Cape Town - Sport24’s Herman Mostert highlights FIVE talking points after Round 17 of the 2017 Super Rugby competition:
1. Pro 14 curtain-raiser in PE
The Southern Kings and Cheetahs bowed out of Super Rugby on Friday night when they duelled in Port Elizabeth.
After trailing 20-6 with 15 minutes remaining, the Cheetahs scored as many points to sneak a 21-20 win and end the tournament on a high.
But it wasn’t enough for them to save face in what was another average season in the southern hemisphere showpiece.
The Cheetahs won only four out of 15 games, while the Kings can hold their heads high after surprisingly bagging six wins.
The game was also a taste of what’s to come as both teams are expected to join Europe’s Pro12 competition which consists of teams from Ireland, Scotland, Wales and Italy.
The official announcement is expected this week, with the event to be rebranded as Pro14.
2. Lions grab the initiative
Following the Crusaders’ loss to the Hurricanes on Saturday morning, the Lions went into their clash against the Sharks in Durban knowing that a victory would see them finish atop the overall standings.
They did so with relative ease against a listless Sharks outfit, who in all likelihood preferred to lose this game.
Had the Sharks won, they would have faced a daunting trip to Christchurch against the Crusaders.
Now they only have to travel to Johannesburg to again face the Lions in the quarter-finals.
The Lions’ final log position means that they will host the final if they progress past two home knockout games.
They are now favourites to win Super Rugby.
3. Sharks appear in a world of hurt
Yes, the Sharks had reason to not give it their all against the Lions, but given the way they performed this season, they should be beaten with relative ease at Ellis Park this weekend.
There are a lots of talented individuals in the Sharks line-up, but they are not gelling as a team.
Coach Robert du Preez’s depressing demeanour in the post-match presser on Saturday night was not a welcome sight, with the former Springbok scrumhalf having a go at the on-field attitude of his players.
Attitudes across the board need to improve if the Sharks are to mount any sort of challenge in the playoffs.
4. Unconvincing Stormers, Bulls
In years gone by, a Stormers win over the Bulls at Loftus Versfeld would have been greeted with much enthusiasm.
But that’s simply not the case given the weak stature of the Bulls this season.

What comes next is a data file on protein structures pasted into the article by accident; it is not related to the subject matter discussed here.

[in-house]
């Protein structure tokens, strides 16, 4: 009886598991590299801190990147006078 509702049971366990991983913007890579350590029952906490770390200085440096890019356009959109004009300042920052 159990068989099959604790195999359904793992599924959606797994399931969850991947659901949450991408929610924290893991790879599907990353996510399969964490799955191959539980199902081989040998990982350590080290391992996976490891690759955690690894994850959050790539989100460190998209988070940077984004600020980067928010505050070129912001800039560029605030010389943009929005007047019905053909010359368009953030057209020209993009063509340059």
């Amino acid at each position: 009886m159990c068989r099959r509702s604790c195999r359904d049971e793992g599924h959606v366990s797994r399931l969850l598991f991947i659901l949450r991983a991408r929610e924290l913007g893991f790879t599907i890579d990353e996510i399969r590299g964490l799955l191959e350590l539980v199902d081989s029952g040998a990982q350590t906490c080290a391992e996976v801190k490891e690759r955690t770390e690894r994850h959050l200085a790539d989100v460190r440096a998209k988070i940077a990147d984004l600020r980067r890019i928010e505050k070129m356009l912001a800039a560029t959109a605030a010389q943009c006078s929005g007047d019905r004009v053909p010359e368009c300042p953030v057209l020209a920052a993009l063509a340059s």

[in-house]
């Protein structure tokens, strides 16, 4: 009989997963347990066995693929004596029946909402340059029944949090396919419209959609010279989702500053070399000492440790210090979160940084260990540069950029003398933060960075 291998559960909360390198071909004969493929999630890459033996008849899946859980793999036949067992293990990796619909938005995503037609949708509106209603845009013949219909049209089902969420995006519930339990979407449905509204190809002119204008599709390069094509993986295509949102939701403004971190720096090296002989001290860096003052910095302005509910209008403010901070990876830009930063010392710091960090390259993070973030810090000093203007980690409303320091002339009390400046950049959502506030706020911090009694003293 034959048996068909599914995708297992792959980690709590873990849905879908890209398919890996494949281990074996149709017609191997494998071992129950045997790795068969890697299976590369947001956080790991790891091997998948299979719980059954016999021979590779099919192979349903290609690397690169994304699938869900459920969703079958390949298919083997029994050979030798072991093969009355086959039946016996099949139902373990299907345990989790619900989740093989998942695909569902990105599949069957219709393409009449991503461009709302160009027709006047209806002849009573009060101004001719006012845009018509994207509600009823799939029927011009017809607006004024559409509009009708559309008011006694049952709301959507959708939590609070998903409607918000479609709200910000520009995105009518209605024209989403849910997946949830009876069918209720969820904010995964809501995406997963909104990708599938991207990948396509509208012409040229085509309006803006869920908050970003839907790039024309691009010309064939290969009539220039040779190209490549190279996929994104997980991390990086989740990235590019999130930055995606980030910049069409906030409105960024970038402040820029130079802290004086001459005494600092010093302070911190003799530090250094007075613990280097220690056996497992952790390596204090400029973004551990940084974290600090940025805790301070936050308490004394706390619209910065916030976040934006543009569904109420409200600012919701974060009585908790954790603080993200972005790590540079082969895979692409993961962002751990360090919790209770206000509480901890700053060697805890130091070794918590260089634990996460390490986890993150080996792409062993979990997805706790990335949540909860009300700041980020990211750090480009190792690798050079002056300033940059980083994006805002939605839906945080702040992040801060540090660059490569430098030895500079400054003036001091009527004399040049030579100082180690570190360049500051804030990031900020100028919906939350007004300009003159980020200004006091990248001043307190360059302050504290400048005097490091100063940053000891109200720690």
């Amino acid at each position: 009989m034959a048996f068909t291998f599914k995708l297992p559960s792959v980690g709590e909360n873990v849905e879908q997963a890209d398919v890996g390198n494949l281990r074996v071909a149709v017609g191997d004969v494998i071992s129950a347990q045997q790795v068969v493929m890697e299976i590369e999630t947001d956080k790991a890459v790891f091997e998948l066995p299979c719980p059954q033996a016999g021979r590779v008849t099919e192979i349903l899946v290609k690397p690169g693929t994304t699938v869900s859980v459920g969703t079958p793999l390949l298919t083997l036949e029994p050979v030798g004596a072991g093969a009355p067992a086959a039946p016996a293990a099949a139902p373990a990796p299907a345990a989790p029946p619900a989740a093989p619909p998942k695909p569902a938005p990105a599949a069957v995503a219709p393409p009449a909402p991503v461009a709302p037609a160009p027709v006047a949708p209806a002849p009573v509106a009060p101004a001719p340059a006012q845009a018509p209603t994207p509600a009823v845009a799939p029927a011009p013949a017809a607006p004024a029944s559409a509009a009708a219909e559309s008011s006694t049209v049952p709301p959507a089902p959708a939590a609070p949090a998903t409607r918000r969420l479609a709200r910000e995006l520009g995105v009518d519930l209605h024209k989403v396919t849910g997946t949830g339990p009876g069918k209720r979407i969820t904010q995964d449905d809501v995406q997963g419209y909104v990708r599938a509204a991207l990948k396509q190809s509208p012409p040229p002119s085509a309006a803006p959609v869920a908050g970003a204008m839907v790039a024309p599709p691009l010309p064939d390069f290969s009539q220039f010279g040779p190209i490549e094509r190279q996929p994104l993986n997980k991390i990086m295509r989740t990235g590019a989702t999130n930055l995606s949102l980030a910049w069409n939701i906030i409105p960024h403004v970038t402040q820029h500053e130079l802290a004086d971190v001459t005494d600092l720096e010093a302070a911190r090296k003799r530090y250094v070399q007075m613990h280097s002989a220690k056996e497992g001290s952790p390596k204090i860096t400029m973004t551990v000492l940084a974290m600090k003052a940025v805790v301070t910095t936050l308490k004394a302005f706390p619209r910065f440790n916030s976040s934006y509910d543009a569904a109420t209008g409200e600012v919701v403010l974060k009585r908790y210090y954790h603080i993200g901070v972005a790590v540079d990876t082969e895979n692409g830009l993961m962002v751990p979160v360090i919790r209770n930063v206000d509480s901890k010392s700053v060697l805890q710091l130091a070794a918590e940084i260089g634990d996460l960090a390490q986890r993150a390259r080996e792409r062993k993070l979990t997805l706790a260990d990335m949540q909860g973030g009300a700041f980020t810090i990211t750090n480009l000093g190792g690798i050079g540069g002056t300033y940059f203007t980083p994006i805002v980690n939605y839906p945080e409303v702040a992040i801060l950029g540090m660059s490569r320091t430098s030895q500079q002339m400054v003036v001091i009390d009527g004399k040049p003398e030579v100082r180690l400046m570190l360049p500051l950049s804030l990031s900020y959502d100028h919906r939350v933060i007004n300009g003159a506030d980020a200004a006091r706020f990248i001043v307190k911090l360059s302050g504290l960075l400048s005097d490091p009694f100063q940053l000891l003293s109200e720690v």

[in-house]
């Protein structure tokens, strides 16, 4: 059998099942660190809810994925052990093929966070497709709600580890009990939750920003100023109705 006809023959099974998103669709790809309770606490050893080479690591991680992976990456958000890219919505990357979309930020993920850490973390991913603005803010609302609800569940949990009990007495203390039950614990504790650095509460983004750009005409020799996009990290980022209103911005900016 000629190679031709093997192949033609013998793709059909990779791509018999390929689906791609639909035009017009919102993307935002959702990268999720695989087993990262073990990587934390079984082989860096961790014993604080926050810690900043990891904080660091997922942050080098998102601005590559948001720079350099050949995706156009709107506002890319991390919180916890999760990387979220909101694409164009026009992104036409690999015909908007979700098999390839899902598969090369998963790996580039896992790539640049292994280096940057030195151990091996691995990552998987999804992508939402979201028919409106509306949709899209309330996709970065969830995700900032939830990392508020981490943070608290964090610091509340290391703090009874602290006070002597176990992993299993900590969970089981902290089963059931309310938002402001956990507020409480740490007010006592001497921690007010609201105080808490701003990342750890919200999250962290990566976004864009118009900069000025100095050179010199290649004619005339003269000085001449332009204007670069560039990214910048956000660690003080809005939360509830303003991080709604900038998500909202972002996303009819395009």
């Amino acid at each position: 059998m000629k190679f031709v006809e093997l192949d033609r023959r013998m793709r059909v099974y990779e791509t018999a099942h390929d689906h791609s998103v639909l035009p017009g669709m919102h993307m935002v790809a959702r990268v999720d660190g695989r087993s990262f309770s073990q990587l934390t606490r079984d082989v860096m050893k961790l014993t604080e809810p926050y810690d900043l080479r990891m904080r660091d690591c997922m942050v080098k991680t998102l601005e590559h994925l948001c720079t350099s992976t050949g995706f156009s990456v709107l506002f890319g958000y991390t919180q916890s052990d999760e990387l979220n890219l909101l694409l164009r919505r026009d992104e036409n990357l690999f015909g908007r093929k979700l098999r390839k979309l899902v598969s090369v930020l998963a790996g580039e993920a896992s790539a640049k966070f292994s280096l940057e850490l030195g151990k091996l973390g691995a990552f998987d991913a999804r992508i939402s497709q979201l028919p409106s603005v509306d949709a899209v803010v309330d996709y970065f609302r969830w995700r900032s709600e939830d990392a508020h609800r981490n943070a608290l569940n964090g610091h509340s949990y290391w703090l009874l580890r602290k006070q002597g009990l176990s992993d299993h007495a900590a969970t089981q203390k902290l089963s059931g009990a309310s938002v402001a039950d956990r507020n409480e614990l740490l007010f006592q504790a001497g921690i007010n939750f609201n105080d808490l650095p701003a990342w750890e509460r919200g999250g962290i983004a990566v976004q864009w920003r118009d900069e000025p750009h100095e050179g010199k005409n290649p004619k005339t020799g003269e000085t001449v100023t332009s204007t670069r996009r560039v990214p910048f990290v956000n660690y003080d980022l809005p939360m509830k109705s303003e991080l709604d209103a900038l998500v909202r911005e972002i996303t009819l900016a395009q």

The Stormers’ performance also did little to suggest that they will go further in this competition.
The Capetonians were again guilty of poor defence, their lineouts were a shambles for most of the afternoon, and the loose manner in which they played will play right into the hands of the Kiwi sides.
The Stormers’ win over the Chiefs at Newlands earlier in the season was by far their best effort of the campaign and they can at least take heart from that result as they brace for the same opponents in the quarter-finals.
If the Stormers perform like they did in the past few weeks, then the 60-21 drubbing they took from the Chiefs in last season's quarter-finals is not out the reckoning.
Meanwhile for the Bulls, it’s fair to say that their performances in 2017 were inexcusable.
Winning only four out of 15 games in a campaign which included losses to the Sunwolves and Kings cannot be defended for a franchise of such stature.
The three-time champions are South Africa’s most successful team in Super Rugby but have regressed since winning their last title in 2010.
The Bulls appear to have struggled to adapt to Nollis Marais’ intent to evolve them into a more attack-minded unit and new coach John Mitchell has a tough task at hand.
Mitchell will no doubt attempt to add more of an attacking dimension to the Bulls but that may be a tougher challenge than he perhaps anticipates.
Strong Bulls teams of the past all followed a certain recipe for success and changing that culture will not be easy.
5. Kiwis dominate Aussies
I’ve lamented the lopsided tournament structure all season and it’s a joke that the Brumbies can have a home quarter-final when they have fewer log points than the last-placed New Zealand team (the Blues).
What’s more remarkable is that this was the first time in the tournament’s history that Australian sides lost all their games against New Zealand counterparts.
The staggering statistic reads 25-0 in favour of the Kiwi sides which should leave Wallabies coach Michael Cheika a worried man.
This makes it even more puzzling that the Australians are moaning that they have to drop a team in the competition from next year...